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Parasites - Review

solarpunk book Parasites logo

"Parasites at the end of the universe."

-Matthew Samuels
Solarpunk book Parasites cover

Matthew Samuels is a cross-genre author whose novel, Parasites, fits into an underemployed niche: Solarpunk. His focus is on immersion and believability, and he’s inspired by everything from Horizon: Zero Dawn to the masterful Iain M. Bank’s Against a Dark Background.The book follows two protagonists, Kael, who believes not being adventurous is a waste of human potential, and Alessia, whose father went missing, as they explore multiple planets for resources.

It begins cautiously, describing the book’s foundation with extensive direct exposition. Over time, the pace increases along with the amount of dialogue, and by chapter eight we see our first action scene. The action continually builds throughout the second half of the book, although you won’t find large-scale interplanetary wars, and there’s a good reason for that. Sentient species have become endangered at the world’s end, and war has consequently decreased as they learned they must work together to survive.

“I’m so sick of this. Sick of scavenging and probes and scouting and caution and harvesting. I don’t care that we’re amazing at it. I don’t care that we can just dampen down every part of our curiosity. I’m sick of just wandering around and taking what we can find. I’m sick of being … parasites.” …Parasites at the end of the universe.

Alessia is not overly prone to conflict; she describes herself as sensitive to relationship dynamics, and romantic relationships are prohibited. So the characters generally get along, though the tension begins when Slyph joins the scene regarding whether she can be trusted,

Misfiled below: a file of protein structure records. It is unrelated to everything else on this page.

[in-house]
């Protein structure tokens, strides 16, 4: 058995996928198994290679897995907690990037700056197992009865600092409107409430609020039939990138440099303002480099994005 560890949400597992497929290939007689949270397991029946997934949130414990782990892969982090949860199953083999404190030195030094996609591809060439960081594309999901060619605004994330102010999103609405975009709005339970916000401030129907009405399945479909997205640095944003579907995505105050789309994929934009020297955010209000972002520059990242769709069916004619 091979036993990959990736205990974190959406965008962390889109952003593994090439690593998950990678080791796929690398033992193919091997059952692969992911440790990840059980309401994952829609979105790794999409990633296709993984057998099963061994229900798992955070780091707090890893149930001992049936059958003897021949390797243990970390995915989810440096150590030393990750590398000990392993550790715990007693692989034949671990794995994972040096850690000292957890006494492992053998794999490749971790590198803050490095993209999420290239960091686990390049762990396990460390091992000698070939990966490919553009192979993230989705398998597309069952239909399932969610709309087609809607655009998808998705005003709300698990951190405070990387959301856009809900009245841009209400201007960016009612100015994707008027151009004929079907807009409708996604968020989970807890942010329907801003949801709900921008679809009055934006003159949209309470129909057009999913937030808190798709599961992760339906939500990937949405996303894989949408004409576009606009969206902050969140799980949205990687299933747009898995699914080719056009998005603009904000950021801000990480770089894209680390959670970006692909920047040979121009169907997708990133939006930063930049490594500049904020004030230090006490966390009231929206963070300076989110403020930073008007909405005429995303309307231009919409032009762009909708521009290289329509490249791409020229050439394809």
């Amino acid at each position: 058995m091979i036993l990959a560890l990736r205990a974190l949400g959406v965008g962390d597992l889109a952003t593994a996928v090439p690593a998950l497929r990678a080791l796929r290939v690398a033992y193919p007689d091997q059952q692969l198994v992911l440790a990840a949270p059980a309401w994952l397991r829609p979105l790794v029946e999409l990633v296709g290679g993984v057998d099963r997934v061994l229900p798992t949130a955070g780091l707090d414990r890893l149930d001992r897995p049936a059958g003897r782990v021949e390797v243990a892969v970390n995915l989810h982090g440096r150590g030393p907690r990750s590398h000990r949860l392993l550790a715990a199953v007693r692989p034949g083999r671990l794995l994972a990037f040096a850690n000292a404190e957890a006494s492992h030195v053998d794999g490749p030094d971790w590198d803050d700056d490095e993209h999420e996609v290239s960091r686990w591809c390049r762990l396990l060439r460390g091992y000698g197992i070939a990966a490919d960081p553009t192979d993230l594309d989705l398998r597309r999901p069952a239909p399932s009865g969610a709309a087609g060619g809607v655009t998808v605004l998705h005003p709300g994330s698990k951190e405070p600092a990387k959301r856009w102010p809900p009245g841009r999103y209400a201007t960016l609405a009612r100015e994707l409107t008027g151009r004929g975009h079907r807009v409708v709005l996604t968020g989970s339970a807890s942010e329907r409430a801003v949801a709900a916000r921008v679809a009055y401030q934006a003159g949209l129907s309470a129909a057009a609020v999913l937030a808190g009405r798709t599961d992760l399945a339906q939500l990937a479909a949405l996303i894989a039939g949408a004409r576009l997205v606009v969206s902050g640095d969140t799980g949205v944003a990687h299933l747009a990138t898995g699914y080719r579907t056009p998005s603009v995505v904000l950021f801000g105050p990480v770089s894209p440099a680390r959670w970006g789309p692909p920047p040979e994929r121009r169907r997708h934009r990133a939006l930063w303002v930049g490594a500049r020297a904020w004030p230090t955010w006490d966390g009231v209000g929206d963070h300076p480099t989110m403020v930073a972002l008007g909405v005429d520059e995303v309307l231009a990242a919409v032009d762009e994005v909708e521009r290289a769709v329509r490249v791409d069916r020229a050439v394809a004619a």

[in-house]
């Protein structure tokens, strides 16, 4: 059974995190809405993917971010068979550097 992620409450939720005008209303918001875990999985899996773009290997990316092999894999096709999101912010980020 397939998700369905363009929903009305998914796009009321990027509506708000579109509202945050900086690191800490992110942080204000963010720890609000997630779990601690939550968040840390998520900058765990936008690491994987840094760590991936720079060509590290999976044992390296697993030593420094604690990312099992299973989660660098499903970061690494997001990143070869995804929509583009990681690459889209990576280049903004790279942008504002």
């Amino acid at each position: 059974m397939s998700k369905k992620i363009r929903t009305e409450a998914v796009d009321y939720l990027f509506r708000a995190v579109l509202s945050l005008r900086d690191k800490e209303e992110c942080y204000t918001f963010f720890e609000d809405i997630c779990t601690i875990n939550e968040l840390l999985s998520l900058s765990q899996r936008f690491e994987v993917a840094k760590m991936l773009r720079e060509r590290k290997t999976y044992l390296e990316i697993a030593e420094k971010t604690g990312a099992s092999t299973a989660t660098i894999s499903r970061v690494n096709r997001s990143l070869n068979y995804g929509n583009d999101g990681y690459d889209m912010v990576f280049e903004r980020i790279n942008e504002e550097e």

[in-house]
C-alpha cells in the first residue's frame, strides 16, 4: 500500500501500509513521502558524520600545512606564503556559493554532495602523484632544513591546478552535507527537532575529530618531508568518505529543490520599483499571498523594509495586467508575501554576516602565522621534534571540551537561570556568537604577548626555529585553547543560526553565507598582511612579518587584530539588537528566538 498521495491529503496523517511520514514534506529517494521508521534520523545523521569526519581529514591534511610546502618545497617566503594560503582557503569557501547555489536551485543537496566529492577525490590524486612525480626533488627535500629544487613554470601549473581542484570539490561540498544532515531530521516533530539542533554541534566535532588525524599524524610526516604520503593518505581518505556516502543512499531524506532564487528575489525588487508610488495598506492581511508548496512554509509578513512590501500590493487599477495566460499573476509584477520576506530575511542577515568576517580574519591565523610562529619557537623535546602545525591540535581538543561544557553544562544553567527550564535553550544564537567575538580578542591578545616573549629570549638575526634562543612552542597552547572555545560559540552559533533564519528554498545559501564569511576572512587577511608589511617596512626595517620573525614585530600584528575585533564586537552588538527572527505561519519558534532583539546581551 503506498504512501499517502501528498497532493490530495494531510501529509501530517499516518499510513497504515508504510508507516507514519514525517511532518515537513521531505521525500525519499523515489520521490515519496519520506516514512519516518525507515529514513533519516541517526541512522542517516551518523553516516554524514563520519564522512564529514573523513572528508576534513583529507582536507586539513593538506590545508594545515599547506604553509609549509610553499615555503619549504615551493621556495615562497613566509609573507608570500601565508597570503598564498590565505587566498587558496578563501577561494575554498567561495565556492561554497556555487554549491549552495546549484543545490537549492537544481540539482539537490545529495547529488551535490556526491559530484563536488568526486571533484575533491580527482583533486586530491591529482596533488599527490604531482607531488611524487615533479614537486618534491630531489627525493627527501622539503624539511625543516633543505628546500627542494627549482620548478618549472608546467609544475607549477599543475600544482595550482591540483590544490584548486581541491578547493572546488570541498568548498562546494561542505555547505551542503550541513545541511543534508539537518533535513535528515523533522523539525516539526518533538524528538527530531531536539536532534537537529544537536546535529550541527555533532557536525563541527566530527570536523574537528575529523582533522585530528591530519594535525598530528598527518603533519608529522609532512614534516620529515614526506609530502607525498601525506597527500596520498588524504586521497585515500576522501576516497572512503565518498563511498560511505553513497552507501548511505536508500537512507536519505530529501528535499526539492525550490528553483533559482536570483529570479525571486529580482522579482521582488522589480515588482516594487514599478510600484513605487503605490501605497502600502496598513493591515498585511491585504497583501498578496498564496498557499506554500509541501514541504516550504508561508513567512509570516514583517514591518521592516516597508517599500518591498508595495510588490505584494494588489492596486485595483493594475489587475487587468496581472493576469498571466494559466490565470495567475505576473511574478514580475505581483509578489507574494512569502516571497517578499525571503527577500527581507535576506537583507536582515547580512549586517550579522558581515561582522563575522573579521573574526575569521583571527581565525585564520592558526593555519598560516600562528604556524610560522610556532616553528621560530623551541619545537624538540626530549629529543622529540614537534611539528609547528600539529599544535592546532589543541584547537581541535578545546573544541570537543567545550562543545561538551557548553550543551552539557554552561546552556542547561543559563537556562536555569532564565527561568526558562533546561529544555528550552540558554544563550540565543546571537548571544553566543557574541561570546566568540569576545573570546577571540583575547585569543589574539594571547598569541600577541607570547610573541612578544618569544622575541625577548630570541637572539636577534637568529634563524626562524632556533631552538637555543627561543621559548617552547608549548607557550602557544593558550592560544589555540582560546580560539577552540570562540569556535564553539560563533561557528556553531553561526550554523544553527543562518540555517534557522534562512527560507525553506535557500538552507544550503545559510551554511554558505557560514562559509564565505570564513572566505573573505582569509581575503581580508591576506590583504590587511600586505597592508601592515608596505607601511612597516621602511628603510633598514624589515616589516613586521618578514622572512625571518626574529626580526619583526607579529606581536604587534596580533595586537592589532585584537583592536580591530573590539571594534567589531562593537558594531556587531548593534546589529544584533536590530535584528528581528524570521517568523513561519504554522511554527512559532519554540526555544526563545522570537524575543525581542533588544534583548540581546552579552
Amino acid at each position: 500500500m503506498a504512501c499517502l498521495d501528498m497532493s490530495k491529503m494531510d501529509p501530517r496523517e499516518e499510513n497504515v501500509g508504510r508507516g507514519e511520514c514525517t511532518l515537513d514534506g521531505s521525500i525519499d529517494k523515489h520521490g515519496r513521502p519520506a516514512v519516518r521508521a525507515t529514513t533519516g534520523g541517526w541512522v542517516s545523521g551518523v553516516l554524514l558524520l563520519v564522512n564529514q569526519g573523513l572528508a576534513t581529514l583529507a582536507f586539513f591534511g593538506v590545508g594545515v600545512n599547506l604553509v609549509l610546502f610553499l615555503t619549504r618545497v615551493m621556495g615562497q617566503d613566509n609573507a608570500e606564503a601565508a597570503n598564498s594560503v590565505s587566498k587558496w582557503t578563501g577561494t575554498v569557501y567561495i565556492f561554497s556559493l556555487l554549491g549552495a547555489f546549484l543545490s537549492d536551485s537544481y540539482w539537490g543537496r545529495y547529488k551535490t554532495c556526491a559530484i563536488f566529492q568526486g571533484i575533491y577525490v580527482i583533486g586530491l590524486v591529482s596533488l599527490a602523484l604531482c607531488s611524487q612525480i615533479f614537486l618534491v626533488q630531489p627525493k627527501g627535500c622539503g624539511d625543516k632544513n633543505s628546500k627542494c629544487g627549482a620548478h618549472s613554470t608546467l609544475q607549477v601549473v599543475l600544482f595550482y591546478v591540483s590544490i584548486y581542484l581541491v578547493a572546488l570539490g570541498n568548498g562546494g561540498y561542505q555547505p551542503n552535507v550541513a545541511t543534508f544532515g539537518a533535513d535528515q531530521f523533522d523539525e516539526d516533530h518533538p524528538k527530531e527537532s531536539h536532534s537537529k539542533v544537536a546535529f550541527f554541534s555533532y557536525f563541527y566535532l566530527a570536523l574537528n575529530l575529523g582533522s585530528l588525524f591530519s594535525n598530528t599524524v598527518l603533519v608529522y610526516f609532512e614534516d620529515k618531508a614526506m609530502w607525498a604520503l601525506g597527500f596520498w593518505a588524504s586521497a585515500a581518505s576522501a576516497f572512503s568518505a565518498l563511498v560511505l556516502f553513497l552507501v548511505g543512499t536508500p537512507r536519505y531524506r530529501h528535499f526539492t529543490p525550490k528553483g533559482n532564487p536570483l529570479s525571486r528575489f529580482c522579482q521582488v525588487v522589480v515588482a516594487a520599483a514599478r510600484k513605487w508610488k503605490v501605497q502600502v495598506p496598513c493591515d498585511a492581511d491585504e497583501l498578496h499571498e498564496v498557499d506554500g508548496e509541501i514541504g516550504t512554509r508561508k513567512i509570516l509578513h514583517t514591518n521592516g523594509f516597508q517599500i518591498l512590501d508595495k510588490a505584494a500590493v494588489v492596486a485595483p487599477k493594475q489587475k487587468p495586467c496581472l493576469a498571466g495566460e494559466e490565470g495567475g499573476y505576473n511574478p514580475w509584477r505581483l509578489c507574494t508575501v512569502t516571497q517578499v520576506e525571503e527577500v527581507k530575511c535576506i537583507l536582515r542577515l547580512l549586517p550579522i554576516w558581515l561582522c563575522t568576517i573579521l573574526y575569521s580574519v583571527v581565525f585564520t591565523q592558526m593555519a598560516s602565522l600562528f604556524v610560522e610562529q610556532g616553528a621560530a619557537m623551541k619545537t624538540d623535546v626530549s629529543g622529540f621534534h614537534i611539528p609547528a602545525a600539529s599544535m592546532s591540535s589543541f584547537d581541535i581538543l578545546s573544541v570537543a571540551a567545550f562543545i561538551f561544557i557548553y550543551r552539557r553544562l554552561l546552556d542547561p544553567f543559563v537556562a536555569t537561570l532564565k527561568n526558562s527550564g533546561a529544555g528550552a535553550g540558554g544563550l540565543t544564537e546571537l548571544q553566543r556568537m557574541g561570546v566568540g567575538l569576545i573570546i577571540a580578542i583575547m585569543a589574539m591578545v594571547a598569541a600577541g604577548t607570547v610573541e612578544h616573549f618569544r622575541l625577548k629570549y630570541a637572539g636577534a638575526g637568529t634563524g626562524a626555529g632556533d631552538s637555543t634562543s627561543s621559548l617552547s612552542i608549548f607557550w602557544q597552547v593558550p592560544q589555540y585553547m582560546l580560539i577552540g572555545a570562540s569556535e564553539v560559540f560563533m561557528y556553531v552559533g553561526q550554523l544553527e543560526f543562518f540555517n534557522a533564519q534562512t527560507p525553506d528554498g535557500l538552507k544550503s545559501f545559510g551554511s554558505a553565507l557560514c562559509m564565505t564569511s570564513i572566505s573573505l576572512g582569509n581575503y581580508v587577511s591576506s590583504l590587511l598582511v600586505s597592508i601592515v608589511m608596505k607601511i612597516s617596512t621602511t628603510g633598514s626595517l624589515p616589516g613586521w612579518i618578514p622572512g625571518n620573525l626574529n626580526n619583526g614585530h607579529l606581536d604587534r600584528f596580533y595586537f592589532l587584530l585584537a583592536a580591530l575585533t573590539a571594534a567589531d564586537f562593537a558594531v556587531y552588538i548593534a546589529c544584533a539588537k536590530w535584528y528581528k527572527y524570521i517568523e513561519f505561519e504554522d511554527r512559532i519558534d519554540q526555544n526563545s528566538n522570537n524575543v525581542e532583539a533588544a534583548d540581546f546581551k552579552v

One of her eyes is human, normal, but the other resembles something insectoid. Still human-sized, but clearly artificial, it completely unnerves Alessia – almost as much as the piping and wires coming from her arm and chest.

Samuels creates a universe where even the ants are scavenging to survive, carrying metal equipment in their mandibles and secreting an acid to make it edible; a universe where people exchange body parts with other species, and crystalline structures that can be fused with bone interact with thin portals in reality in indescribable ways. Much of the story at first relies on the background tension of needing to acquire natural resources and habitable land, rather than the tension of the individual scenes. As the book progresses, tension increases in settings such as a crystalline cave and a specially-purposed cathedral as new characters are introduced and insights are discovered about the nature of reality and its remaining inhabitants,

Wyl gestures with his hand, showing a route across the rafters, flicking his hand up where there is no logical join between the beams – it takes Kael a moment to realise that he’s indicating the traversal of a fold in space, but he takes it on trust that the Hidden knows what he’s doing…

…“Our charts mention that the next rooms may have omni-directional gravity…”

…“We were not created to multiply. We were created to hunt the Ethereals across the vastness of space…"

The imagery is built by describing the scenes with a high level of detail and it is effective right from the start. Metaphor is employed very seldom which many hard-sci readers will appreciate. Others like myself, who consider prose a mere vehicle for poetry, may find the imagery unimaginative in the first half of the book, though the plot itself has many creative elements. When metaphor is employed, however, the imagery is much more vivid,

The entire visible surface of the planet is multicoloured crystal. The ruby surface beneath them breaks up the light from the spot and showers it back at the car, light scattering over the hover pads and hull like firelight. The car is sat on a relatively flat section, but it’s still faceted like a huge gem…